Monday, December 7, 2009

Without Recourse Against the State

What really has me worried about the next leg down in the Great Collapse is the speed in which so many things can go catastrophically wrong.

The next excuses that the coming resurgence in negative mood will use almost certainly will include some of the following:

State and Local Revenue Crises

Will it be New York? California? New Jersey?

Think about the calamity in spending that will occur if/when states and localities suspend payments and cut staff. Next time you are out and about, take notice of just how many state and city employees there are in your area. Then think about all the small businesses and contractors that won't get paid if the states retrench. Then think about the services that will get cut or scaled back (snow plowing comes to mind as we move into winter).

Now think about the follow-on effects - the lawsuits, the secondary crises in things like property transactions, getting your vehicle(s) licensed in a timely manner, calls for major tax increases, etc. The lawsuits seem to be especially fertile ground. Here is a nice quote out of New Jersey from Paul Mulshine at The Star Ledger (h/t Karl Denninger):

"There exists the real possibility that a future Legislature will not make an appropriation for the payment of principal or interest on one or more of the contract bonds. In such a scenario, the bondholders would be without recourse against the state or its assets."

No recourse. Uh oh.

Now, the above quote is from a budget crisis that occurred back in 2001. This time around, we will get to find out which debtholders do have recourse and which don't. And does it matter if you are a holder of New Jersey state debt and they can't pay you back so you wind up part-owner in a state park or a local water system? And think of the crap rolling downhilll from there.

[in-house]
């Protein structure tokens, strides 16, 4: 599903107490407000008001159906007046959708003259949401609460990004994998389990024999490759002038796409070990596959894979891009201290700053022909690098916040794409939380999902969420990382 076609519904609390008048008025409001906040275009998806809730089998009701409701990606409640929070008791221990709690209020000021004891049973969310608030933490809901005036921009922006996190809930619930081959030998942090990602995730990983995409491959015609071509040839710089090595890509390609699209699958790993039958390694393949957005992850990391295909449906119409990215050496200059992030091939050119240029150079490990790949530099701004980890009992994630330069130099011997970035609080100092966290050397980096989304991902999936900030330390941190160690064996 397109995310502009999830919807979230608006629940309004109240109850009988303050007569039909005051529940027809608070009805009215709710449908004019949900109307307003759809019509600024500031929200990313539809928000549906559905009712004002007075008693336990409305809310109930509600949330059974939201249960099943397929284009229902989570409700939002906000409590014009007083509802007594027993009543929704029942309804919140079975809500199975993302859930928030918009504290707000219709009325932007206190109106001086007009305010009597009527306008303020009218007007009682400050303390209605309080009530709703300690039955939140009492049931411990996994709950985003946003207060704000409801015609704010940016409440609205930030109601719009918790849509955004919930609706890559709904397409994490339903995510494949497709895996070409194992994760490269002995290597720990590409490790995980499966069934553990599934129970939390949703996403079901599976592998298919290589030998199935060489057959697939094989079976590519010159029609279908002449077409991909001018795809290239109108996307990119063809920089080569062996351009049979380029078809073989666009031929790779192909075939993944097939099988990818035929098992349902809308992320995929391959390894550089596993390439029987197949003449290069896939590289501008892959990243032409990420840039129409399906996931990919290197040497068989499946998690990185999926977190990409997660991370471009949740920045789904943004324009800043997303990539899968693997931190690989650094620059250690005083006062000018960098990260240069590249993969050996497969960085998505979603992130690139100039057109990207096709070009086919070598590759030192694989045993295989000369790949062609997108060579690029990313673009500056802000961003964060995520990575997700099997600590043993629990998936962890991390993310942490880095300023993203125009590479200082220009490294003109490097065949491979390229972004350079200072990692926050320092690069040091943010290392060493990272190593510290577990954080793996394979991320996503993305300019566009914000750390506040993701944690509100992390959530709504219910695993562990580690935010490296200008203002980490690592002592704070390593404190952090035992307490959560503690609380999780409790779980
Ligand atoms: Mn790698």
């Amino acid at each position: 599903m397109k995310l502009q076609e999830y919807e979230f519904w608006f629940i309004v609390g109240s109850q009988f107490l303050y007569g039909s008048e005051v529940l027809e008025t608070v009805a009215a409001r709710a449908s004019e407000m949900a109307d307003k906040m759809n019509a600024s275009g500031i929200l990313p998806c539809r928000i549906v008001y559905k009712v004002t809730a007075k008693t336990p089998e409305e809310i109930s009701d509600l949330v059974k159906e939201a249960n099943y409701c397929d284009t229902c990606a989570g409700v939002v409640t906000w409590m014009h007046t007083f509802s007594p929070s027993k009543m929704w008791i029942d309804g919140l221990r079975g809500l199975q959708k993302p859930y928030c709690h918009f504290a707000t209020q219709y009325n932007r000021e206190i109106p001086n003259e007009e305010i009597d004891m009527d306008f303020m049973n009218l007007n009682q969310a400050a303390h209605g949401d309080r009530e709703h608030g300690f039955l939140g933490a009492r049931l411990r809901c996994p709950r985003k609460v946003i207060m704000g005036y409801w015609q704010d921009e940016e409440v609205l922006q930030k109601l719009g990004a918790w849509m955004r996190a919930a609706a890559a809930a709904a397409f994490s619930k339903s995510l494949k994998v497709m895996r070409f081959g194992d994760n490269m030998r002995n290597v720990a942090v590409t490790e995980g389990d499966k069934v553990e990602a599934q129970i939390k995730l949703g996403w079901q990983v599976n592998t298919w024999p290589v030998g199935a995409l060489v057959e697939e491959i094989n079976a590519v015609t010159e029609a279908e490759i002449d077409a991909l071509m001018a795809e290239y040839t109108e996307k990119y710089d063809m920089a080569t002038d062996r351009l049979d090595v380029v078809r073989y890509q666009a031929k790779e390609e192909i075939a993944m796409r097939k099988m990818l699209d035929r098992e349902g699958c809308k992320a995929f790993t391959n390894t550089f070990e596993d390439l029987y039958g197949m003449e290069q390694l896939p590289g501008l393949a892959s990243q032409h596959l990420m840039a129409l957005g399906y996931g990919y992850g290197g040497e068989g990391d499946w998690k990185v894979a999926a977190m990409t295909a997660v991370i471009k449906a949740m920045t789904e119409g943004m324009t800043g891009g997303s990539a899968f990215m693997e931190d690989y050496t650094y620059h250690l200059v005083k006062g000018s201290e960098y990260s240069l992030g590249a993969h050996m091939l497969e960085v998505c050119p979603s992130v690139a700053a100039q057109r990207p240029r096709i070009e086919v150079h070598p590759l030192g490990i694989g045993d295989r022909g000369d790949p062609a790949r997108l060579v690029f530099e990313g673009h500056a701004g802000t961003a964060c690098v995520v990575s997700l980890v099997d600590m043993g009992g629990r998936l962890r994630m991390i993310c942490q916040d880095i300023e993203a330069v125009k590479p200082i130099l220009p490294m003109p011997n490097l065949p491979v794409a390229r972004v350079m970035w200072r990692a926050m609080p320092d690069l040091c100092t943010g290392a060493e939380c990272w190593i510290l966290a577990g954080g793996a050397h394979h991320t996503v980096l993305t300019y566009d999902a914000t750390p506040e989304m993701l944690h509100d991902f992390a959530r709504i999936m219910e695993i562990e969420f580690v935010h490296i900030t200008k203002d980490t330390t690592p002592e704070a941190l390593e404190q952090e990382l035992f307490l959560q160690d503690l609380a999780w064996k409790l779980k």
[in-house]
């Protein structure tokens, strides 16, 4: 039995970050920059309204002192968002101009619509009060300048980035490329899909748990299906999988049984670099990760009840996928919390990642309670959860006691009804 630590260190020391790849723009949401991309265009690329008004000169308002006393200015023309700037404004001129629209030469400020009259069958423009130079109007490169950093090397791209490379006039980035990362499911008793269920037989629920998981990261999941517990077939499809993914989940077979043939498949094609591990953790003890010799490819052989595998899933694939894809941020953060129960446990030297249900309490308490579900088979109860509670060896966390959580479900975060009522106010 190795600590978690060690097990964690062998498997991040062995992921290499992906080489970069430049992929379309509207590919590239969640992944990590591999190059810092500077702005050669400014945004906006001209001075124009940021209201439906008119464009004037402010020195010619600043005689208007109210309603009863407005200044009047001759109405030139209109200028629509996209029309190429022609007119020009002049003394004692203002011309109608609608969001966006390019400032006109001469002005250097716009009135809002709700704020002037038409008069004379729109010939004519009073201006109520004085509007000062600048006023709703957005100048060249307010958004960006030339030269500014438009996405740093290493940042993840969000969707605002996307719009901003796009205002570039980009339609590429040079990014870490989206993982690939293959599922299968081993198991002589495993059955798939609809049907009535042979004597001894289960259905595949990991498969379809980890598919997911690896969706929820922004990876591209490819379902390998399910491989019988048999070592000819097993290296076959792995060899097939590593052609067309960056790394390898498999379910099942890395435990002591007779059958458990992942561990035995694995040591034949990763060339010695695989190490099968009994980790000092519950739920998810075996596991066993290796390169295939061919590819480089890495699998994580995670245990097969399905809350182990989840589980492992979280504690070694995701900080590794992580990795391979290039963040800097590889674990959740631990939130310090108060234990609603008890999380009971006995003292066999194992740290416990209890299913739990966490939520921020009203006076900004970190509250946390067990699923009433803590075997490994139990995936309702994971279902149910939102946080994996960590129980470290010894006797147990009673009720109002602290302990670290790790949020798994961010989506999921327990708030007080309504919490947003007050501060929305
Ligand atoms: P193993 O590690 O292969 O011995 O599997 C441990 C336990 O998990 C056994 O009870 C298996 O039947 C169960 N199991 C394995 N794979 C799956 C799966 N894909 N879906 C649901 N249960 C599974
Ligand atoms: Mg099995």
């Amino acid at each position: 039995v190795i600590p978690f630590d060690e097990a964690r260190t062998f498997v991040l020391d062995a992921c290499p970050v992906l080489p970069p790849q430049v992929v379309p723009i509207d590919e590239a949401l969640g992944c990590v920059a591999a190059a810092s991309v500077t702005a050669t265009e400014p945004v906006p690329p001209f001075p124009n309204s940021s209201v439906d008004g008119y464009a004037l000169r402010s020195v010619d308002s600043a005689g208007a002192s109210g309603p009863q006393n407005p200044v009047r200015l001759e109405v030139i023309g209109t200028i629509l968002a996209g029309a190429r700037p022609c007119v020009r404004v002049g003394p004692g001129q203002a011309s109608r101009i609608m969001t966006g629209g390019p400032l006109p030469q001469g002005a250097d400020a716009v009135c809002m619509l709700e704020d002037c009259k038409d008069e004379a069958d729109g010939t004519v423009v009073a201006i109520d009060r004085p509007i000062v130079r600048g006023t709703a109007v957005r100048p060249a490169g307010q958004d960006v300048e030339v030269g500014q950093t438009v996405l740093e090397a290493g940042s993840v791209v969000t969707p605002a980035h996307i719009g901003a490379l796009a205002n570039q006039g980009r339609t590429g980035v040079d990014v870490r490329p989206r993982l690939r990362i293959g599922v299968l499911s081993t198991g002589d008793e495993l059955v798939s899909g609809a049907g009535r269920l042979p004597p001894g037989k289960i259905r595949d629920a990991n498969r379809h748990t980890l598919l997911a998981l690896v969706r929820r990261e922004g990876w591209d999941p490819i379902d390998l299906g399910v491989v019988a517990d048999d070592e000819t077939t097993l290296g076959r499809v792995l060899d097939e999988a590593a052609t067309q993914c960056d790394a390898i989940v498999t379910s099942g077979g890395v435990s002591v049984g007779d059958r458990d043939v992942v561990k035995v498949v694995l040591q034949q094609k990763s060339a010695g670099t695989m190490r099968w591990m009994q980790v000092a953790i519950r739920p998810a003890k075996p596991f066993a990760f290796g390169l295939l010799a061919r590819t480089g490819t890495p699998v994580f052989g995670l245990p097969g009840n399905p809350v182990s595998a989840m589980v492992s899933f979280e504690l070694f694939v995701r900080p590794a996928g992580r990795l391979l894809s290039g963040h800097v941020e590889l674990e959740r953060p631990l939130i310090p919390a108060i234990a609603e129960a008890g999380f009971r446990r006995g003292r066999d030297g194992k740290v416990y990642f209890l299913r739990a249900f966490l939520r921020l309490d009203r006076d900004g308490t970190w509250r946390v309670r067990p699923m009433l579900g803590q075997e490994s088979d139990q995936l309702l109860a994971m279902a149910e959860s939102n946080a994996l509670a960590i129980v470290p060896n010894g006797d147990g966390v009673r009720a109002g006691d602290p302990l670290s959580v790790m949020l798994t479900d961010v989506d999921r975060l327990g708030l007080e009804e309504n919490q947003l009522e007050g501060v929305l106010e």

Infrastructure Hiccups

Just in Time Inventory systems, LEAN manufacturing and other logistics ideologies that require cheap and rapid transportation are incredibly vulnerable in times of anger, violence and negativity.

Petroleum supply disruptions will occur should war break out in the Middle East (especially now that Chavez runs Venezuela) and cause cascading failures in trucking and eventually rail transport. This is a known vulnerability and things could be patched together as long as the disruption wasn't for an extended period of time. That said - most big box store shelves would be bare inside of a week. Here's hoping some sort of plan is in place to determine who gets fuel when.

A bigger long-term concern to me is that of low-level violence against absurdly vulnerable infrastructure targets. Attacks on infrastructure (key bridges, the electricity grid, etc.) can create those one or two day delays that, when you get enough of them in various places, can cause a highly efficient system to destroy itself. Inefficient as inventory might seem in the current tax regime, we will learn the value of having "stuff" on hand in the coming years.


My festering worry is that Israel will attack Iran and that Iran retaliates by striking out at the petroleum distribution facilities in Saudi Arabia, as well as mining the Persian Gulf. I swing back and forth on this issue - some days I regard it as a very low probability and that it is being used as a fear meme by those who try to shape public mood to their ends. Other days I think the Israelis really consider the Iranians an existential threat and that they'll hit them with all they have - including nukes.

War in the Persian Gulf - especially one that goes badly for perceived U.S. interests could cause enough destruction and disruption to create months, if not years, of petroleum shortages. Without gasoline and diesel, you have no transportation and no farming. No farming, no food. No food - angry rioters with guns.

Have a good week.

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